Putin’s new relationship with Russian business and a first look at new U.S. sanctions against Russia

The Bell

Summa Group Board Chairman Ziyavudin Magomedov in court, 31 May 2018. Photo credit: Mikhail Pochuyev/TASS

BREAKING: U.S. hits Russian oligarchs and top officials with new sanctionsJust as we were going to push the send button, the United States announced new sanctions against Russian oligarchs and government officials. The list includes 7 billionaires with a collective net worth of $29.5 billion, the heads of Russia’s second and third largest state-owned banks, and several high ranking bureaucrats.

We won’t retell the entire list, but we would like to make a few quick observations:

  • The principle behind including businessmen on the list doesn’t appear to be logically applied across the board. For example, Suleiman Kerimov ($6.3 billion) and Andrei Skoch ($6.9 billion) are included in the list on the basis that they both serve in Russia’s parliament (Federation Council), although neither has been directly accused of meddling in the U.S. elections or of flaming the conflict in Ukraine.
  • For a Russian observer, it looks particularly strange that Andrei Skoch is included in the list, while the list does not include Alisher Usmanov ($15.2 billion), whose influence in state affairs, while unofficial, is certainly more significant.
  • The owner of Renova Group, Victor Vekselberg, who has no government title, is included in the list “for operating in the energy sector of the Russian Federation economy” — there are no further accusations against him, although Vekselberg has been mentioned by the American press in conection with the Mueller investigation — three of Vekselberg’s close associates donated towards Trump’s election campaign, including his business partner, billionaire Len Blavatnik.
  • The American sanctions will most likely have the biggest impact on Victor Vekselberg and Oleg Deripaska. Deripaska’s aluminum company, Rusal, is listed in Hong Kong, the holding En+ — in London. Vekselberg’s Renova Group owns many European assets, for example, stakes in engineering companies, Sulzer and Oerlikon.

We are already getting in touch those on the list and hope to return to you with new, exclusive information.

1. Putin’s new relationship with business begins with the arrest of a businessman who made his fortune on the back of Russian state contracts and invested it in Silicon Valley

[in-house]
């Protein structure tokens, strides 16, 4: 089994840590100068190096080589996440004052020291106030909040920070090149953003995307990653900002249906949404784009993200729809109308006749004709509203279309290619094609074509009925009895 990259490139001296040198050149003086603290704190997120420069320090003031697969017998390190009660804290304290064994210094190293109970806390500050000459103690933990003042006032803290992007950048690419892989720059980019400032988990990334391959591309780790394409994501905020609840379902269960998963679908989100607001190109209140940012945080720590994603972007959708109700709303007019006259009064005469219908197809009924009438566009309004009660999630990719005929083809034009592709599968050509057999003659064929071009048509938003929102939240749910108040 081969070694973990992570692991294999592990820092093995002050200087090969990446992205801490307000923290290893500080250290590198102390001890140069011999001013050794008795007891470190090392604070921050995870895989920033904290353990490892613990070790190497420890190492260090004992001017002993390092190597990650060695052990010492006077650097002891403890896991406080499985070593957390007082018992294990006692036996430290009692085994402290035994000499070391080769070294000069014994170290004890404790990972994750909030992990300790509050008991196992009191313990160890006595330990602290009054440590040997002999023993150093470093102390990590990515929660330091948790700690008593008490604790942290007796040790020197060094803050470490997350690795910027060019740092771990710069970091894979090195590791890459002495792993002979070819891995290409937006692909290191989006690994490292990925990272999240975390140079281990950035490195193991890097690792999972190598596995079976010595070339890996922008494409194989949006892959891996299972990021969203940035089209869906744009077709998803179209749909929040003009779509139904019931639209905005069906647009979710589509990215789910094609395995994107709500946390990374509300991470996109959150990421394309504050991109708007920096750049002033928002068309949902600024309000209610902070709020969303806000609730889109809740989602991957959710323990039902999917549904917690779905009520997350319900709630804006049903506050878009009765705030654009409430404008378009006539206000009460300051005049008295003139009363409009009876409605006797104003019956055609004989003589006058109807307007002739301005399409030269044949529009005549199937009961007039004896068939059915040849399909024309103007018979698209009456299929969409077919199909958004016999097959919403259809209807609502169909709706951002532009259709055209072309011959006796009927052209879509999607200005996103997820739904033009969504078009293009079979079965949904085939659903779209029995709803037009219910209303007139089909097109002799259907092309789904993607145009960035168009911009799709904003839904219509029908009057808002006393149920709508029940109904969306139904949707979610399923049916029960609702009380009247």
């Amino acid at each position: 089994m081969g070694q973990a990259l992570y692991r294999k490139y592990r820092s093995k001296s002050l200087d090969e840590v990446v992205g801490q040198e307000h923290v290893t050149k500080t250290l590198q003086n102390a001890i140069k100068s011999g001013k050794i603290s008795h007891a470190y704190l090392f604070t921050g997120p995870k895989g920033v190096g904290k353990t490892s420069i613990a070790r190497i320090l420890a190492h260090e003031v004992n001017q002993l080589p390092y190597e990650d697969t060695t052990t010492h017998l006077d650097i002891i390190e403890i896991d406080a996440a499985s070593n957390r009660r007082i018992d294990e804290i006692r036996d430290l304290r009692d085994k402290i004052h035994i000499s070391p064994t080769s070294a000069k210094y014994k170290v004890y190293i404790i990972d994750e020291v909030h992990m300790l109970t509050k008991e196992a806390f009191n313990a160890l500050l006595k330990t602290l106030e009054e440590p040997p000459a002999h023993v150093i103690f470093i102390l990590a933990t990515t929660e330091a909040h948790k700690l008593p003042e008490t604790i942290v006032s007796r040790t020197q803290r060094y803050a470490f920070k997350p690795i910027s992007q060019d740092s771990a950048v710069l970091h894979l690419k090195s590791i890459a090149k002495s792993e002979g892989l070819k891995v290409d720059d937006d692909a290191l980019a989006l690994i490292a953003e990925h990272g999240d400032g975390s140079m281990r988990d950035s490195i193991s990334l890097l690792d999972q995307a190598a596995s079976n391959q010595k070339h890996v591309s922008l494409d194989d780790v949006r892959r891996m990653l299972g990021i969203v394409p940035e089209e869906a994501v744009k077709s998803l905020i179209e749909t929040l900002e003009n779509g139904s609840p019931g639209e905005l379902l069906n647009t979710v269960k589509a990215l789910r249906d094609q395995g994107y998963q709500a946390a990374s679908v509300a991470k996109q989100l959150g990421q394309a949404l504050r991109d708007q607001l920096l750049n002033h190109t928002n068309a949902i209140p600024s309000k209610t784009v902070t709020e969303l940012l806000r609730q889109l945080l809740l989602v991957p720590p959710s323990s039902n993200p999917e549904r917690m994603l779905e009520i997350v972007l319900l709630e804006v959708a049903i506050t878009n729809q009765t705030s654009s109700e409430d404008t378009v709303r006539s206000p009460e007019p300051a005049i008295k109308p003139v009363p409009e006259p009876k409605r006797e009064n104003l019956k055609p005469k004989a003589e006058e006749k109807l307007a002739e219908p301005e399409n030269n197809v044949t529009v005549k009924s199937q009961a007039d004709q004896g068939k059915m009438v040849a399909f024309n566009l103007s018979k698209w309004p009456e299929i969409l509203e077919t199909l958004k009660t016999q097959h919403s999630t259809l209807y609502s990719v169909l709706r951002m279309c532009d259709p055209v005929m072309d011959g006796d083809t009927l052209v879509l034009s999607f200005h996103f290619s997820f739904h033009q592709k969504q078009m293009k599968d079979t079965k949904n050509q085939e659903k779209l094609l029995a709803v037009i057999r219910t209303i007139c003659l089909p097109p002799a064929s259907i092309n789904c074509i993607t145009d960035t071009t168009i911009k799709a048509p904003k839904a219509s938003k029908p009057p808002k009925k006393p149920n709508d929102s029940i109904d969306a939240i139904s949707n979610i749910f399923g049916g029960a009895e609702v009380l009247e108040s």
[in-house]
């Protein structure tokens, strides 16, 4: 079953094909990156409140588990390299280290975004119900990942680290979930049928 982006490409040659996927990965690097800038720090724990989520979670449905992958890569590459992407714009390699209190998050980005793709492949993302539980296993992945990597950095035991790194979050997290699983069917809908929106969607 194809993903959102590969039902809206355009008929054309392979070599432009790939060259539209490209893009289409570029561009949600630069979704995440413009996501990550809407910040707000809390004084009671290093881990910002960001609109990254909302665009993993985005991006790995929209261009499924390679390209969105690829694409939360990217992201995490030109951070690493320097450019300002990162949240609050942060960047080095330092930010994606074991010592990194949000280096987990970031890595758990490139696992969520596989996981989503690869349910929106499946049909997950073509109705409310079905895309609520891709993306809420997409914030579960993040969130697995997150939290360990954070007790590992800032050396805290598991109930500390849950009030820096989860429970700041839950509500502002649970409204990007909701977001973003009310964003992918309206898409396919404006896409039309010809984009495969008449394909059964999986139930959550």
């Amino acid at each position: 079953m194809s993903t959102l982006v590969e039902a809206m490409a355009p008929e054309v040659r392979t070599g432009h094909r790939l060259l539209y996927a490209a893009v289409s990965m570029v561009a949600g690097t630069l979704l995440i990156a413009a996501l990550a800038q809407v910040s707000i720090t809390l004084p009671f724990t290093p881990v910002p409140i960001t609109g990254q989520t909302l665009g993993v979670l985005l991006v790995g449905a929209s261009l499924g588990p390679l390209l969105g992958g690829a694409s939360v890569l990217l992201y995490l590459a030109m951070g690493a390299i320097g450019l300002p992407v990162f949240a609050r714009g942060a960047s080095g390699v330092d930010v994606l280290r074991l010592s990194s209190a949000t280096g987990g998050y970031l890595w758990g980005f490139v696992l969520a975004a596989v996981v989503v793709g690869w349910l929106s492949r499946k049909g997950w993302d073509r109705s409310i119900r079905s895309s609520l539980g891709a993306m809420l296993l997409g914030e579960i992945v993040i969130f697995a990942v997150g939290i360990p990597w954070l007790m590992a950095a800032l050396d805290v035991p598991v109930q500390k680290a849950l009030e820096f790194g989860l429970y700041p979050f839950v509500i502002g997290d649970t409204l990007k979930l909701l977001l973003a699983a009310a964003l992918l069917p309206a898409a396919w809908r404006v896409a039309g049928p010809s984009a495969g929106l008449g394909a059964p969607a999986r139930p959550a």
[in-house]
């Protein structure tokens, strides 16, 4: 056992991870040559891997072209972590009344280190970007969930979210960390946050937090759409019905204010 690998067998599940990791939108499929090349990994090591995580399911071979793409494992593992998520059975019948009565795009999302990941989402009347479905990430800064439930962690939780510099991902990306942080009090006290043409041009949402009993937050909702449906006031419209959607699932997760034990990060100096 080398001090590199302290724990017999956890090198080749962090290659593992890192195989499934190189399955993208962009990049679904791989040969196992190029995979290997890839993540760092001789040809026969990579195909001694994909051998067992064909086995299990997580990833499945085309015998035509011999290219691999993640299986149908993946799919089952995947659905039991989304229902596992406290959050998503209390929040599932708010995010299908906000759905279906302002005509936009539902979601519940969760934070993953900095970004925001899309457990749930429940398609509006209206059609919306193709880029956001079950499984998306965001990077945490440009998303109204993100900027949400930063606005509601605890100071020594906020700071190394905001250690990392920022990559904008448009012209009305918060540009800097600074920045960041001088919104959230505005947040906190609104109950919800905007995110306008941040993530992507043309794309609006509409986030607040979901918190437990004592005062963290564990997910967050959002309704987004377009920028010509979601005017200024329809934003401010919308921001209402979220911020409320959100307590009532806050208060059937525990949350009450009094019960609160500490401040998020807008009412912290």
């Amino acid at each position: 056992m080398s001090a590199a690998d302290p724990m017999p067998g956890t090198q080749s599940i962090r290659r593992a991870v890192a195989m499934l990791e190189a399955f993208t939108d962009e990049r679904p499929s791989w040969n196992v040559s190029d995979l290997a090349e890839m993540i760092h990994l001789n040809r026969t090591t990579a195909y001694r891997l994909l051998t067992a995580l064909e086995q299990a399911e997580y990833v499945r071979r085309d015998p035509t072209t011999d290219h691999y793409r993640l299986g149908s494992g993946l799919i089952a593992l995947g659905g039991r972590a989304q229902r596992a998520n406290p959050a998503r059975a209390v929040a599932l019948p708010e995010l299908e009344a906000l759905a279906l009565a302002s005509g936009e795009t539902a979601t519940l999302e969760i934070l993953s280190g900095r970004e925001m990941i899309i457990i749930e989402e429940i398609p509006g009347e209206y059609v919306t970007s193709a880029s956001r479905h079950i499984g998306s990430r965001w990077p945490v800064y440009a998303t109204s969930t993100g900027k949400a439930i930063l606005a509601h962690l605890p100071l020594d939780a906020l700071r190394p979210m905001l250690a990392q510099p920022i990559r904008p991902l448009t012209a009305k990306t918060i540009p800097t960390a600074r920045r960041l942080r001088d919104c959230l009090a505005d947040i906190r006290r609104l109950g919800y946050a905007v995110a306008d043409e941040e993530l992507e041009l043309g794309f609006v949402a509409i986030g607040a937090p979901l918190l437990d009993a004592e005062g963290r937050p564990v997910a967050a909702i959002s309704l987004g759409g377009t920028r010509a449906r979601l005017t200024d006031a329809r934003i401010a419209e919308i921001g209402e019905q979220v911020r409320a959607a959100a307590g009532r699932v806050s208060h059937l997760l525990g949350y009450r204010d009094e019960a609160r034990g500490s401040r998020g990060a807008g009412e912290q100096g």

What happened

The biggest news out of Russian business this week, and perhaps, of the coming months too, was the arrest of billionaire Ziyavudin Magomedov. Billionaire Magomedov was brought to court in handcuffs and immediately taken into custody for two months — usually major Russian businessmen (in criminal cases arising from the desire to redistribute assets) are sent home under house arrest. Magomedov’s case could be an example of how the Russian government plans to redefine its relationship with businessmen during Putin’s fourth term.

Ziyavudin Magomedov is a businessman believed to be close to Prime Minister Dmitry Medvedev and to his deputy, Arkady Dvorkovich, with whom he studied in the same faculty in university. Billionaire Magomedov (worth $1.4 billion according to Forbes) made his fortune during Dmitry Medvedev’s presidency, and all of his businesses were connected to the state and focused on sectors which Dvorkovich was responsible for as deputy prime minister — construction firms fulfilling state contracts in the energy sector; a stake in a state-owned grain exporter; a stake in state-owned railway company, Transcontainer; a 25% stake in Russia’s largest port, where Magomedov’s partner is the state oil transport monopoly, Transneft.

But since the beginning of 2010, Magomedov’s business interests began to change. In 2012, the billionaire first visited Silicon Valley, where he met legendary venture investor, Peter Thiel. This meeting sparked the billionaire’s interest in U.S. tech start-ups. In 2015, Magomedov founded a venture capital fund, Caspian VC with $300 million seed capital, to invest in Silicon Valley. These are a few of its investments: